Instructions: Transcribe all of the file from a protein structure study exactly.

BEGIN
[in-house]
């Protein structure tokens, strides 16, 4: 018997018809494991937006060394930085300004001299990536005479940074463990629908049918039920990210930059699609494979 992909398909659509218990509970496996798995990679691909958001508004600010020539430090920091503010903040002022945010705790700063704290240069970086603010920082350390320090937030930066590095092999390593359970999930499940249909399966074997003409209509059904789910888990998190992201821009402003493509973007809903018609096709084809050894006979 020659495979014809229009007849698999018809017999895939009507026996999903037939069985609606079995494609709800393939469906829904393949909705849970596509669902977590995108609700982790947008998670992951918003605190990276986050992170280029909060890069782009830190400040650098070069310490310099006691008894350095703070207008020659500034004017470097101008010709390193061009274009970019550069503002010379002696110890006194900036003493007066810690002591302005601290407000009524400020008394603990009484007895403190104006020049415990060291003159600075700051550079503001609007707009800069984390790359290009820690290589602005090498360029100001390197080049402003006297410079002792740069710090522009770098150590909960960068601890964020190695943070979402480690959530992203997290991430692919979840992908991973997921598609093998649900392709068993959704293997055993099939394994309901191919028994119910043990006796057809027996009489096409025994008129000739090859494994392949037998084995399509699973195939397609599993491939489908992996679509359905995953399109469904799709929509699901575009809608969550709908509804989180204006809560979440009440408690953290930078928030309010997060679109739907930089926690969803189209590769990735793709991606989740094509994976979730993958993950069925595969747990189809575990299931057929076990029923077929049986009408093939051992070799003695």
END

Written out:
[in-house]
């Protein structure tokens, strides 16, 4: 018997018809494991937006060394930085300004001299990536005479940074463990629908049918039920990210930059699609494979 992909398909659509218990509970496996798995990679691909958001508004600010020539430090920091503010903040002022945010705790700063704290240069970086603010920082350390320090937030930066590095092999390593359970999930499940249909399966074997003409209509059904789910888990998190992201821009402003493509973007809903018609096709084809050894006979 020659495979014809229009007849698999018809017999895939009507026996999903037939069985609606079995494609709800393939469906829904393949909705849970596509669902977590995108609700982790947008998670992951918003605190990276986050992170280029909060890069782009830190400040650098070069310490310099006691008894350095703070207008020659500034004017470097101008010709390193061009274009970019550069503002010379002696110890006194900036003493007066810690002591302005601290407000009524400020008394603990009484007895403190104006020049415990060291003159600075700051550079503001609007707009800069984390790359290009820690290589602005090498360029100001390197080049402003006297410079002792740069710090522009770098150590909960960068601890964020190695943070979402480690959530992203997290991430692919979840992908991973997921598609093998649900392709068993959704293997055993099939394994309901191919028994119910043990006796057809027996009489096409025994008129000739090859494994392949037998084995399509699973195939397609599993491939489908992996679509359905995953399109469904799709929509699901575009809608969550709908509804989180204006809560979440009440408690953290930078928030309010997060679109739907930089926690969803189209590769990735793709991606989740094509994976979730993958993950069925595969747990189809575990299931057929076990029923077929049986009408093939051992070799003695």